This CD definitely shows The Azoic going in the right direction with their sound, and it’s a solid recording overall. But there is still room for improvement. I would like to see a greater contrast between male and female vocals on their next release along with more original songs and less remixes. But for now, this ’Forward…’ CD should not be missed by fans of modern club floor EBM featuring female vocals.

 

Album: "Where Broken Angels Lie"
Label: Worm Records (1998)
Style: Electro Goth
Songs: 13

C

Reviewed by: Darklight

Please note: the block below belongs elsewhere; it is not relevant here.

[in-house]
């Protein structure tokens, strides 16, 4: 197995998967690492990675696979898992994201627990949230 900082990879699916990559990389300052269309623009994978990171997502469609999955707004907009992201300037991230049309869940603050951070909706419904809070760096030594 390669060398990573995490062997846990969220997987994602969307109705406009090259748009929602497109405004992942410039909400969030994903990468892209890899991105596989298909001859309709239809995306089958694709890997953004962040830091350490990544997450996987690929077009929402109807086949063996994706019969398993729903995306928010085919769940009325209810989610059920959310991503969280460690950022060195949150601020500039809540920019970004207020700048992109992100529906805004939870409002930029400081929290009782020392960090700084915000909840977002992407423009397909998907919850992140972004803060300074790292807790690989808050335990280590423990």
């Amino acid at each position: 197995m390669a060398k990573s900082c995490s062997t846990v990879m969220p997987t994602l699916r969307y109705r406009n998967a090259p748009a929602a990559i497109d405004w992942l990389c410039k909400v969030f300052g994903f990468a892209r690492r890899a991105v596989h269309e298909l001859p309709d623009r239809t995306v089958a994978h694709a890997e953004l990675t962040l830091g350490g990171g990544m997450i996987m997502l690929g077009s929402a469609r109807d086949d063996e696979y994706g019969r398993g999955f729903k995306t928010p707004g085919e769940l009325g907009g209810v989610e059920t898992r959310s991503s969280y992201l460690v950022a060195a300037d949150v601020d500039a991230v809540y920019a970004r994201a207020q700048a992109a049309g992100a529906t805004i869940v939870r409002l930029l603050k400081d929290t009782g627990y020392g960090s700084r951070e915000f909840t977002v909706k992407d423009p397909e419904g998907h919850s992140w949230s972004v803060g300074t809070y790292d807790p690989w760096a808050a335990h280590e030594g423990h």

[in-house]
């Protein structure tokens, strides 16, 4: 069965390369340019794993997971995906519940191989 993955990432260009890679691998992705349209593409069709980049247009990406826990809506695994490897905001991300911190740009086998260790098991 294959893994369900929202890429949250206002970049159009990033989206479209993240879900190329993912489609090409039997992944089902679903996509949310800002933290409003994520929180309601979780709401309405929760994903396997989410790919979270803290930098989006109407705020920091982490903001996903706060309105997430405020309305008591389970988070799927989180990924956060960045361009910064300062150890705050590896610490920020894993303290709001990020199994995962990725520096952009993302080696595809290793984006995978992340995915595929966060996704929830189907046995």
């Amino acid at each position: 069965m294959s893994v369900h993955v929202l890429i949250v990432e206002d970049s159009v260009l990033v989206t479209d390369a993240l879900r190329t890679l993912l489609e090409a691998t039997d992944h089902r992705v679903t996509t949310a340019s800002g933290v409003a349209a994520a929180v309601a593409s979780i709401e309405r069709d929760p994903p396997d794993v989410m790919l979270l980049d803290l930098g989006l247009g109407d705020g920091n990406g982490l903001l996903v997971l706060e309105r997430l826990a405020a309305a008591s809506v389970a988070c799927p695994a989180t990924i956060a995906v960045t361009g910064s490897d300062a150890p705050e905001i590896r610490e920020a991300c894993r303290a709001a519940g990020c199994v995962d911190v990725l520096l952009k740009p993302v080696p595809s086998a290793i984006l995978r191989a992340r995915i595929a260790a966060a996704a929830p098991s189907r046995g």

This is a dark, cold and haunting gothic band that blend ambient sounds, samples, orchestrated synth melodies, electronic sequencing and drum programming with beautiful female singing and rough distorted growling male snarling. There is a good mix of variety to be found on this album. Some tracks are more instrumental in style, while others are a bit faster paced and could work in clubs. I like this aspect, and it does give the band an edge. The music here is very well composed with a lot happening in it. It's quite emotional and chilling, but at the same time has good rhythms and beats to draw you in. My main complaint here is that the male vocals just aren't that good. They are extremely distorted and basically sound the same on every track. Instead of being sung with harmony, they are spitted out in more of an angry talking fashion. Kristy Venrick, the female singer, has an amazing voice. She sings beautiful with harmony. She mixes it up on different tracks and sings in a spoken word style, chants and carries a tune wonderfully. This is why I don't understand why she isn't used a lot more here. With her quality singing talents I would think that her voice would be the main focus delivered. But instead, most of the tracks have the standard male vocals. I like it when the female vocals are mixed with the male vocals as a combination, but this doesn't happen too often. Another thing that I don't like too much here is some of the more experimental tracks where everything goes off in different directions and have no structure to them.  While this adds variety, these tracks just aren't that interesting. The band shows off its musical talents the most on the tracks "Drown" and "Summoning". These two tracks feature well composed structured tight and varied music with the incredible vocal delivery of Kristy Venrick. I have no idea why there aren't more songs like these here. After track ten, tracks 11, 12 and 13 are just empty space. Track 14 is ambient noise. Tracks 15, 16 and 17 are empty space. Track 18 is ambient noise. Tracks 19, 20 and 21 are more empty space. Track 22 is the last song on the album. What the point of the empty space is I do not know. Another disappointing factor here is that there are three remixes that don't sound too much different from the originals. The bottom line is that this band has obvious talent. However, they could be so much better if they stopped with the weird experimental filler and made more structured songs featuring Kristy Venrick's vocals. As for now this album has its moments, but all of the weird filler and too many remixes make it a lot less appealing in my opinion.